I don't always like Banks' books, but this one is the top rank in my opinion. I think some of his SF novels - Excession and the Algebraist for example - have a flaw in the centre, which undermines their impact. This one seems to be sound (I can't say wholesome) right through. Though admittedly I didn't grasp every nuance of the plot - the motives of the non-fallen bamboolean or whatever it was called remain opaque to me. But if one or more cultures are said to be superhumanly devious in strategy, it falls upon the writer to portray an appropriately devious strategy unfolding. As far as I can tell on one listen, this succeeds, with a story complex enough to rather confound me, but comprehensible enough to give each scene emotional impact.
The underlying premise of this story is one mentioned in previous Culture novels but not deeply explored - that at high levels of technology it will be possible to record a person's mental state, and then re-vent that person into a new body, or to run their personality within a simulated virtual realm. This could be done to give people a second life after death, or for strategic reasons.
Some people by the way, in our real world I mean, have argued that we can all look forward to blissful afterlives, courtesy of our descendants, who will rescue us in this way at the very end of history. For real.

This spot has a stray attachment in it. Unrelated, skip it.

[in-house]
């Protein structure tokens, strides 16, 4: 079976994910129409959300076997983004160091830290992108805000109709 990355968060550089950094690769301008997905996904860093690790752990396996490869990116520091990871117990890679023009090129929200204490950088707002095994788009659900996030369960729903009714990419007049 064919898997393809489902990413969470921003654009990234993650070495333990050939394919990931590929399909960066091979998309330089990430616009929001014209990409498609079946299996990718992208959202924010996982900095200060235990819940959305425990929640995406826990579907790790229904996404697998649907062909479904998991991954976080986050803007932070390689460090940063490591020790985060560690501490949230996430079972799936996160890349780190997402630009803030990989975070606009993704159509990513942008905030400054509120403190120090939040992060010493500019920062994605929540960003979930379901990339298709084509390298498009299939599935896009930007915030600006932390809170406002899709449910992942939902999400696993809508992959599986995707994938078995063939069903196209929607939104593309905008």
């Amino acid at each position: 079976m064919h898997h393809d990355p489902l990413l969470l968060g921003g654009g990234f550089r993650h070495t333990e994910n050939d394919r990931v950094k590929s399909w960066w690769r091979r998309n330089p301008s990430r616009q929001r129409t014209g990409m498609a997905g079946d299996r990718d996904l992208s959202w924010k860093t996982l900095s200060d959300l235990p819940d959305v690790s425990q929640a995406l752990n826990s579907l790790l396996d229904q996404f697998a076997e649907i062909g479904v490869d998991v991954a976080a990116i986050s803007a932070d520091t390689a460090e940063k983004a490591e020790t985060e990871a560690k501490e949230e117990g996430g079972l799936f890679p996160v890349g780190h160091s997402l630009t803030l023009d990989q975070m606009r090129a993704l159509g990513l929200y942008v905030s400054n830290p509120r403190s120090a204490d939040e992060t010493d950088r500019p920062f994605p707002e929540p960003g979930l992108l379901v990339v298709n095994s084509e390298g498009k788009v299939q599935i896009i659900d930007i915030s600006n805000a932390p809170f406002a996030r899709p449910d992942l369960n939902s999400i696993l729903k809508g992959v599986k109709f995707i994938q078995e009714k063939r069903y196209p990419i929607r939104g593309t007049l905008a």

I hadn't previously considered the issue raised in this book, which is that technologically advanced societies can be gripped by unpleasant religious convictions (not mentioning any names) and might rather use such technology to punish the undeserving by running eternal simulated hells in which billions of souls experience unmitigated suffering. Great, another thing to worry about: 'the dread of something after death, the undiscovered country from whose bourne no traveller returns', instigated by the Sarah Palin of the 299th century. But never fear - the truly civilised would never countenance torture, and goodies always win wars, don't they?
It is not a spoiler to say that various philosophical issues and interesting circumstances raised by the duplication of minds are explored in this novel, nor that the obscenity of hell, and the drive to put a stop to it as quickly as possible, gives the plotty shenanigans their emotional propulsion. I was out walking, listening to a particularly harrowing scene, and I found I had my fingers crossed so hard it actually hurt. As if that would help.
There are at least two issues that this book made me think about, which I would like to write more about: one is the idea of hell itself, and what it has meant to me in my life. Another is the difference between conservative and progressive SF. But I have written enough here I guess. I might do supplemental posts another time.
Oh, but there is one thing I want to talk about, because this gave me pause before I started this novel. It is, as one of my lj feminist friends said, 'a bit rapey'. There is, you understand, a lot of grim stuff, which I personally had to struggle through. It did not give me a feeling of revulsion, like some of Banks previous works have; it did not make me feel creeped out. But it was nasty, as it was intended to be. People have to judge for themselves if they want to endure those passages. I personally think it was amply worth it.